So, wow, initial reaction, right off the bat: Dracula’s kind of a dick, right? Almost, dare I say, a monster?
Yeah, I know, duh, but I was raised on a steady diet of Count Chocula. This is my first time reading Bram Stoker’s Dracula1 and its made for a delightful change to encounter such a wholly creepy vampire, one who is without question intent on Very Bad Things. He’s really quite self-actualized, as creatures of the night seem to go. Most of the vampires who inform my experience are almost sheepish about their true natures: OK yes, they’re undead, but they’re just hoping to pass in polite society. Think Buffy‘s Angel, True Blood‘s Bill Compton, Louis from Interview with the Vampire, Cassidy from The Preacher comics, The Infamous Cullens, and the one that sired them all, Bunnicula.
The bulk of what we’ve read so far centers on Jonathan Harker’s reactions to Count Dracula. Although we meet Lucy and Mina in Chapter Five, all we know about them so far is that they seem to be engaged in the earliest recorded rendition of The Telephone Hour. But we have a good sense of Harker at this point, and what struck me most was how submissive he is as a protagonist.2 This is pointed out to us right away, in Chapter One. After noting the driver’s impressive grip as he hoists Harker into the caleche, Harker says:
…I felt a strange chill, and a lonely feeling came over me, but a cloak was thrown over my shoulders, and a rug across my knees, and the driver said in excellent German:—…
Hey are we on a date here? Seriously, get a room, you two. There’s more of this in the following chapter, upon his first meeting with Count Dracula (“…his hand grasped mine with a strength that made me wince…”) and the purpose is to draw parallels between the Count and the driver, but the effect is that Stoker quickly erases any impressions we might have that Harker is some kind of manly-man. Clearly, this is a guy who, when faced with a locked door (of which the castle seems to have no shortage), will merely shrug his shoulders and shuffle glumly off in another direction, rather than attempt to shoulder it open or attack it with some sort of high-flying kick.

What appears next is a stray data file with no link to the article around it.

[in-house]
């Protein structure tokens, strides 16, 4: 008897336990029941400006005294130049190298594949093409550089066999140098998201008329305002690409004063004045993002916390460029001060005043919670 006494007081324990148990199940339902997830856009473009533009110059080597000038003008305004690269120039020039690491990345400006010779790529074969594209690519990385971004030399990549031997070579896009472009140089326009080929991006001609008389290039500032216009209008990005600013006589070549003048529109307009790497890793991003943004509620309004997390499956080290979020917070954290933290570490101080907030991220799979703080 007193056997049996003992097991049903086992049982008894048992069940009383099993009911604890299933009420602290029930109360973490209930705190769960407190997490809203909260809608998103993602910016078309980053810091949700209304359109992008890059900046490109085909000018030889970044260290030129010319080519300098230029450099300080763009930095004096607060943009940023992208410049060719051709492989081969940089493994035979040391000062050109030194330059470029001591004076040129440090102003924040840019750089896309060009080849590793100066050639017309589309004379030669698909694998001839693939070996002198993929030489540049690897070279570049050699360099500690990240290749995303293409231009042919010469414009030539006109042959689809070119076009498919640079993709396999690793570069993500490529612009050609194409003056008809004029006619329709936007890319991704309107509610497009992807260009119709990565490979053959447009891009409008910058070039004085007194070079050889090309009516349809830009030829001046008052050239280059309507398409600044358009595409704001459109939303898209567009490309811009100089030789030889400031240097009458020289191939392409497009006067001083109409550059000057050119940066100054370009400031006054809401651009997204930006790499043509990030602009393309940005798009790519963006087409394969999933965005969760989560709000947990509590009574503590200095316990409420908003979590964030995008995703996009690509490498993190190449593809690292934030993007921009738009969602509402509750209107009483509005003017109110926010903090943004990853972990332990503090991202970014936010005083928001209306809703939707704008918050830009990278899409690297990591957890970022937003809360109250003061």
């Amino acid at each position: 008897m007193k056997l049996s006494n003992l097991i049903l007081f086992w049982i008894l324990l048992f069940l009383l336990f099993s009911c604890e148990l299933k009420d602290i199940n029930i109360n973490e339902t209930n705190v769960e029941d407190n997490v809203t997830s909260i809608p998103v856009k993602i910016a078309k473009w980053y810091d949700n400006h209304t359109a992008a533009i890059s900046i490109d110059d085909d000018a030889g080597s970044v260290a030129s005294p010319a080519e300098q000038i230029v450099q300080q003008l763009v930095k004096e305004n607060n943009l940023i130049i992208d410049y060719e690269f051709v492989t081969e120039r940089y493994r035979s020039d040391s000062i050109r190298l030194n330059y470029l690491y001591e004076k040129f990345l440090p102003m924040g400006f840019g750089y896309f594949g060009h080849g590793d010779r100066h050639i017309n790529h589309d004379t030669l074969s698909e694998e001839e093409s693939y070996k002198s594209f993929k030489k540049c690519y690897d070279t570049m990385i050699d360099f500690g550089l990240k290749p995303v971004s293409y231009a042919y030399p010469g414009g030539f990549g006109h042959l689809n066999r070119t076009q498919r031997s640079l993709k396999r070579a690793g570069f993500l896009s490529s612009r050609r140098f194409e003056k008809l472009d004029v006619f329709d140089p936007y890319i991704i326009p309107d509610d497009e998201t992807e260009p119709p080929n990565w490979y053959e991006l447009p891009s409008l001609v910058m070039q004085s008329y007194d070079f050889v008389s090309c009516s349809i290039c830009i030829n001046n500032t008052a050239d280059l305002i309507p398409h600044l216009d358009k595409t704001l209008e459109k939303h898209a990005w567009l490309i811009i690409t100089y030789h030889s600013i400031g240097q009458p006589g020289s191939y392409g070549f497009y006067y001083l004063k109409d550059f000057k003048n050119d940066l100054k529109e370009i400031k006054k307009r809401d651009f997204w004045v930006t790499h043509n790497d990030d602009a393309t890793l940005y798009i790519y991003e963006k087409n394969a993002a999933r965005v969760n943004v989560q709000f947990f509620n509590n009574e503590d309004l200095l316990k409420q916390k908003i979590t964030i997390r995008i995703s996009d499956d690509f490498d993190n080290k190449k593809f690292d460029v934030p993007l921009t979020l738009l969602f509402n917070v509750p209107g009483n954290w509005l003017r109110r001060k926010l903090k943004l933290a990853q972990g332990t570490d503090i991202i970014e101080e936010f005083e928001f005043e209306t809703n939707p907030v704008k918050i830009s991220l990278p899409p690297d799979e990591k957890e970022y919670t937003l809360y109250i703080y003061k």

In fact his only act of rebellion, once he’s grasped the nature of his situation (i.e. that he is a prisoner in Count Dracula’s castle), is to fall asleep somewhere other than his bed. Not exactly matinee idol stuff. But this does lead us to one of the major set pieces of the book so far, and the fullest depiction of Harker’s submissive nature: his encounter with the three Brides of Dracula. Harker is awoken from slumber to find himself being lusted after by three voluptuous young women, but rather than saying or doing anything, he just lies there and waits for them to do something (anything!) to him. “I felt in my heart a wicked, burning desire that they would kiss me with those red lips,” he writes, and later:
Then the skin of my throat began to tingle as one’s flesh does when the hand that is to tickle it approaches nearer—nearer. I could feel the soft, shivering touch of the lips on the super-sensitive skin of my throat, and the hard dents of two sharp teeth, just touching and pausing there. I closed my eyes in a languorous ecstasy and waited—waited with beating heart.
Which, can I just say: how hot is this scene? I mean we’re talking about necks but we’re not exactly talking about necks, right? I definitely read that scene like ten times over in the quiet confines of my bedroom, just to make sure.
So what does this all mean? How do you read Stoker’s characterization of Harker? Is the author using Harker as a stand-in for the mood of the Victorian era? A reflection of a society fearful of acting on the perceived impropriety of their most base desires? Or is Stoker himself complicit in the repression of the era, giving us in Harker what is essentially a Victorian Mary Sue?3
It’ll be interesting, as we continue on, to compare the relative strength and fortitude of the female characters. Anyone who’s read The League of Extraordinary Gentlemen can surmise that Mina’s going to be one to watch. I made light of their boy-craziness above, but maybe Mina and Lucy are simply less repressed than Harker? And maybe that’ll end up being a source of strength for them? I’m excited to find out, he wrote, pressing the “publish” button forcefully, like a real man does.